• 19 Sep - 25 Sep, 2020
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The risk with making a movie involving characters confined in a small space is that the audience can wind up feeling more claustrophobia than suspense. Such turns out to be the case with Brendan Walsh's directorial debut, about a couple trapped in a car during a blizzard. Neither tense nor thematically resonant enough to overcome its literally small-scale aspects, Centigrade proves as much an ordeal for its viewers as its characters.

Supposedly "inspired by real events," the film wastes no time establishing its premise. It begins with married couple Matthew (Vincent Piazza) and Naomi (Genesis Rodriguez) waking up in their SUV, which has been buried under snow and ice. While traveling through wintry Norway as part of Naomi's book tour, they had pulled over to wait out a sudden blizzard, only to fall asleep and find themselves in a life-and-death situation when they woke up.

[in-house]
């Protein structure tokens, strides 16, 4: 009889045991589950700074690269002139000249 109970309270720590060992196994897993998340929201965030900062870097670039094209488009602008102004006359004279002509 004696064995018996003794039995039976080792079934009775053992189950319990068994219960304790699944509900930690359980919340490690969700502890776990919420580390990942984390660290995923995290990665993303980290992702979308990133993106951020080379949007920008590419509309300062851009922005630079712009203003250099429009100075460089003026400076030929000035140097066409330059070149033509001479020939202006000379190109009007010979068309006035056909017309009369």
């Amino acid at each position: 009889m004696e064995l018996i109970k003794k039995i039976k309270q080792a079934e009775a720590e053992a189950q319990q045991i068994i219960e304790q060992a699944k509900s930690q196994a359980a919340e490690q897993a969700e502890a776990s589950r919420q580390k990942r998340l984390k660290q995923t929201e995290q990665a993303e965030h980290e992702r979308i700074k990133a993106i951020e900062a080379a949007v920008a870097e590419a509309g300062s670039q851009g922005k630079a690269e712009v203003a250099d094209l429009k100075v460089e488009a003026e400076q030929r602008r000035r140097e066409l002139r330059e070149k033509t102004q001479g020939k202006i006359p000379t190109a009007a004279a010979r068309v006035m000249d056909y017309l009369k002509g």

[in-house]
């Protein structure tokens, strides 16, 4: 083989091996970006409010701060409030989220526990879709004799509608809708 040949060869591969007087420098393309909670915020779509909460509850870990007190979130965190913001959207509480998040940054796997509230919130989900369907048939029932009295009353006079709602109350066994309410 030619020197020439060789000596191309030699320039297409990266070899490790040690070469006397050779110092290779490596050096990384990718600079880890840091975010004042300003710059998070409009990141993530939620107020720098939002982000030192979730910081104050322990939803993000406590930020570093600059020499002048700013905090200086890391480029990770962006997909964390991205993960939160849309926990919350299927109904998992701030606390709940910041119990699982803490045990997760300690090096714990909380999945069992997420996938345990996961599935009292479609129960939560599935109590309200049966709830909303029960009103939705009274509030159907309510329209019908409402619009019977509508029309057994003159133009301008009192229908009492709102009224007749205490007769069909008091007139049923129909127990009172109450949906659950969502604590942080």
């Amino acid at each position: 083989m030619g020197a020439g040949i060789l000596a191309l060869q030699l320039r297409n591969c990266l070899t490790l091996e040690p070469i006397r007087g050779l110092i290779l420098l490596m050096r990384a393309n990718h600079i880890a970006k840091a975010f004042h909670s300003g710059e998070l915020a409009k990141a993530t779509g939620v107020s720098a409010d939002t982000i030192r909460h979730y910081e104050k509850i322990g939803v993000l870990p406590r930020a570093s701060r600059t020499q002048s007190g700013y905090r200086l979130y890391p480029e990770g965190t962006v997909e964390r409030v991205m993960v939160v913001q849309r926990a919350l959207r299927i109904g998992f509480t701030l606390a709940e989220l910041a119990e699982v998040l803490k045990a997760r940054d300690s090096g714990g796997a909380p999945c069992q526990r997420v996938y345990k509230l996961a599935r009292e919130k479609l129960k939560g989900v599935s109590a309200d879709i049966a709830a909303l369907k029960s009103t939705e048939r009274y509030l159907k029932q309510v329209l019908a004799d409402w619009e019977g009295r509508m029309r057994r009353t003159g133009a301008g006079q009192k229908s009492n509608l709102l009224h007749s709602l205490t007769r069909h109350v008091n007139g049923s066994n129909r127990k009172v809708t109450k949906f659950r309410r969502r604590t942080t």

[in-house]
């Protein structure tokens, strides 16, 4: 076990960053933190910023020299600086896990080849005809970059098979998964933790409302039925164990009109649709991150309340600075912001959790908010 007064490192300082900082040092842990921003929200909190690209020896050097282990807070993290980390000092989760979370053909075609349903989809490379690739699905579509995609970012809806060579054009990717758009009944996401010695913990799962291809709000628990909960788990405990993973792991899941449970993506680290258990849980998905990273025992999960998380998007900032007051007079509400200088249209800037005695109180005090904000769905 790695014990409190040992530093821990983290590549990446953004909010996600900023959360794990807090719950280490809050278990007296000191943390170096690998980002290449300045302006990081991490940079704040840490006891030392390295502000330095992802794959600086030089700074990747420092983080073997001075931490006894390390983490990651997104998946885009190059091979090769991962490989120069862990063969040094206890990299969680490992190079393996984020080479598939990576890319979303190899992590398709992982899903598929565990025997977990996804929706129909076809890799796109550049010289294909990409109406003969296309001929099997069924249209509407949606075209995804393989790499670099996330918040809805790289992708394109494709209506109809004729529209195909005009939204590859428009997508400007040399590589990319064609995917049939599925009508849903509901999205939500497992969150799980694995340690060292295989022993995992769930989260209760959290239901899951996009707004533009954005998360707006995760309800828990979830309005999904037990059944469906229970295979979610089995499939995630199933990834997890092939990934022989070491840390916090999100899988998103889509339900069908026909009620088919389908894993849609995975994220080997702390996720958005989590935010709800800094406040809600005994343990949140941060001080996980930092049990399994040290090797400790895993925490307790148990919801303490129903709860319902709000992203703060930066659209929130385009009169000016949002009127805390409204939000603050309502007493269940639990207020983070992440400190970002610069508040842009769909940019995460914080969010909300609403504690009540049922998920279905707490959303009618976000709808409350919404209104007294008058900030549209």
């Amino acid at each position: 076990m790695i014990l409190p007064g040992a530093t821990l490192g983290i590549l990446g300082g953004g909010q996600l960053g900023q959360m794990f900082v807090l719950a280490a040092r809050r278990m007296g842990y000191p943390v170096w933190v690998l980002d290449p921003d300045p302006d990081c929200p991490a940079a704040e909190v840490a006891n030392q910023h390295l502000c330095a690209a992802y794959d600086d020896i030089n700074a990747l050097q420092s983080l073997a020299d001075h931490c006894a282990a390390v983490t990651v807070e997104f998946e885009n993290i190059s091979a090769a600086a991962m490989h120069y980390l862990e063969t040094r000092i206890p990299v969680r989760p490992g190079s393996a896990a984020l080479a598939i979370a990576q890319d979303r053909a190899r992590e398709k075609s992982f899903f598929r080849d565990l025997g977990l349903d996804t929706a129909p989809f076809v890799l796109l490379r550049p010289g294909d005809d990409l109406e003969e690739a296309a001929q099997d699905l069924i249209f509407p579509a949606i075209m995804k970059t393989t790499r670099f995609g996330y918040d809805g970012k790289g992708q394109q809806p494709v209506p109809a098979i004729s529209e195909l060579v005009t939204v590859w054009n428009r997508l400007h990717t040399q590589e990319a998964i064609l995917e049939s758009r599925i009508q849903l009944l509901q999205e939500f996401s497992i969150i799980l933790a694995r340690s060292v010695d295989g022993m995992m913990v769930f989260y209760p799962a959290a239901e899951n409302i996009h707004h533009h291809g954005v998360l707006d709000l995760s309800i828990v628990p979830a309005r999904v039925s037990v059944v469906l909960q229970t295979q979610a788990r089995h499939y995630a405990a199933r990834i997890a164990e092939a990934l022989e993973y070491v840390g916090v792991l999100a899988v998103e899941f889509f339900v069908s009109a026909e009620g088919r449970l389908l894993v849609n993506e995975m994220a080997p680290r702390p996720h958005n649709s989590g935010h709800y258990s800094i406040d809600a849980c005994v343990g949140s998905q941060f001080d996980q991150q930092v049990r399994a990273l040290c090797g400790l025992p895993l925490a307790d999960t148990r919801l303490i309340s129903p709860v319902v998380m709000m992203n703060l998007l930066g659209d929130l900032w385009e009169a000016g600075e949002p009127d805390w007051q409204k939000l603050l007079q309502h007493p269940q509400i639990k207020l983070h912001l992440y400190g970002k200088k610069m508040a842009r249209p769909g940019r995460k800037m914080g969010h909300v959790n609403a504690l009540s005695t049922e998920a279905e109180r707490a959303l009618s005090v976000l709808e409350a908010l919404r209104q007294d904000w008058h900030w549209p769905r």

Naomi, who we eventually learn is eight months pregnant, thinks that they should take action, suggesting that they break a window and crawl through the snow to safety. Matthew takes the opposite approach, saying that trying to escape would be too risky and that they should simply wait for the help that he's sure is bound to arrive soon. It's but the first of many arguments the couple engage in during the course of their travails.

It would be a pleasure to report that things get more engrossing from there, but Centigrade never manages to satisfyingly expand on its initial idea. To the filmmaker's credit, he certainly succeeds in conveying the dread and despair of the perilous situation. But as time goes on, days turning into weeks, the characters' ordeal proves less than interesting cinematically despite some undeniably dramatic developments.

Technically, the film works well enough. Walsh, whose extensive television directorial credits include episodes of Nurse Jackie and Friends From College, delivers visual and aural vibrancy despite the inherent limitations. And Piazza and Rodriguez certainly give it their all under what must have been arduous conditions.

By the time Centigrade reaches its underwhelming conclusion, which seems to take forever to arrive, you've stopped caring about the characters' fates. It's a fatal flaw, considering that you've been trapped with them for nearly 90 minutes.